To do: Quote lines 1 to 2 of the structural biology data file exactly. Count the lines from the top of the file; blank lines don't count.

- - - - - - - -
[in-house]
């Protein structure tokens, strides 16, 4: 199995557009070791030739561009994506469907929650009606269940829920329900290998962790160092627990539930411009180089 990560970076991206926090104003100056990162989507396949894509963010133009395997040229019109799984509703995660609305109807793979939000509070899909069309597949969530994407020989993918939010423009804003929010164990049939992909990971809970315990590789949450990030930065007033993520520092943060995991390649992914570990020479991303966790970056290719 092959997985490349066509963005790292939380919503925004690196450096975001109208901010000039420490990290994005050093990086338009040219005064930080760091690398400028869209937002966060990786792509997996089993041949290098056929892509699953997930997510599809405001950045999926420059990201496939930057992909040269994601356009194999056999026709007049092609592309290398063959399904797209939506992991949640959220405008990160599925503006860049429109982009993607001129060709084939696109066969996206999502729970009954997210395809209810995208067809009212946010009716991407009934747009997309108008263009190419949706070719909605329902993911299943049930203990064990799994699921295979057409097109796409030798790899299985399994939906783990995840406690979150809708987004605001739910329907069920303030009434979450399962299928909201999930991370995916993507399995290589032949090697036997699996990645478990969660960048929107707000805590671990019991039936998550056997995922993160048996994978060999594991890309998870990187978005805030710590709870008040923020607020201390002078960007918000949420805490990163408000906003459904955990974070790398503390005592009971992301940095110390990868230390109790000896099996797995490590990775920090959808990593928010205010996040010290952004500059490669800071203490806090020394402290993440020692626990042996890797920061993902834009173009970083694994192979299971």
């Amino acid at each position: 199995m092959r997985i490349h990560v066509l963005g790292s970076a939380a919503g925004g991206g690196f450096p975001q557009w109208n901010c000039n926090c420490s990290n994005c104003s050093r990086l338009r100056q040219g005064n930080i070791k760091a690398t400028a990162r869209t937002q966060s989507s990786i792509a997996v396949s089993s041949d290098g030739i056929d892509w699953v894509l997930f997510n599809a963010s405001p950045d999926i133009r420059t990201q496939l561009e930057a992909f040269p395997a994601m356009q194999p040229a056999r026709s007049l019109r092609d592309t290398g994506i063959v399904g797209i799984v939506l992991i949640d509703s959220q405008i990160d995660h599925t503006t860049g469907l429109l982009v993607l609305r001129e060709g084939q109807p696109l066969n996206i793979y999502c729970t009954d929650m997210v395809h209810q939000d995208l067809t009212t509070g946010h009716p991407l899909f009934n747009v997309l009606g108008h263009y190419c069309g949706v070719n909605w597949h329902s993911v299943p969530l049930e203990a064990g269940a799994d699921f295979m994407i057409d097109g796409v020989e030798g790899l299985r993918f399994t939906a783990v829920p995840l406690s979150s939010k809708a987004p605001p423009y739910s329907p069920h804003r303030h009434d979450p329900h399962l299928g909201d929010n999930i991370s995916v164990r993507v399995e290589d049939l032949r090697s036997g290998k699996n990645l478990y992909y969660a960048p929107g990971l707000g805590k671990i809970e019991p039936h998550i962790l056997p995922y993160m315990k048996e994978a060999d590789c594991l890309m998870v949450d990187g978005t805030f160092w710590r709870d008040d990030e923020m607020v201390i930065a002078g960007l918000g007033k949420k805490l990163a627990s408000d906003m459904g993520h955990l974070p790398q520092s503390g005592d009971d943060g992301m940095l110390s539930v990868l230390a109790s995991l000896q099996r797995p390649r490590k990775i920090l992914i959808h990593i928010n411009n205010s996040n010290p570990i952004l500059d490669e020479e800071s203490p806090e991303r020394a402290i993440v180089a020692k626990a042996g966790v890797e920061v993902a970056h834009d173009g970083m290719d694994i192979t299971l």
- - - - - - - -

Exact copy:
[in-house]
């Protein structure tokens, strides 16, 4: 199995557009070791030739561009994506469907929650009606269940829920329900290998962790160092627990539930411009180089 990560970076991206926090104003100056990162989507396949894509963010133009395997040229019109799984509703995660609305109807793979939000509070899909069309597949969530994407020989993918939010423009804003929010164990049939992909990971809970315990590789949450990030930065007033993520520092943060995991390649992914570990020479991303966790970056290719 092959997985490349066509963005790292939380919503925004690196450096975001109208901010000039420490990290994005050093990086338009040219005064930080760091690398400028869209937002966060990786792509997996089993041949290098056929892509699953997930997510599809405001950045999926420059990201496939930057992909040269994601356009194999056999026709007049092609592309290398063959399904797209939506992991949640959220405008990160599925503006860049429109982009993607001129060709084939696109066969996206999502729970009954997210395809209810995208067809009212946010009716991407009934747009997309108008263009190419949706070719909605329902993911299943049930203990064990799994699921295979057409097109796409030798790899299985399994939906783990995840406690979150809708987004605001739910329907069920303030009434979450399962299928909201999930991370995916993507399995290589032949090697036997699996990645478990969660960048929107707000805590671990019991039936998550056997995922993160048996994978060999594991890309998870990187978005805030710590709870008040923020607020201390002078960007918000949420805490990163408000906003459904955990974070790398503390005592009971992301940095110390990868230390109790000896099996797995490590990775920090959808990593928010205010996040010290952004500059490669800071203490806090020394402290993440020692626990042996890797920061993902834009173009970083694994192979299971």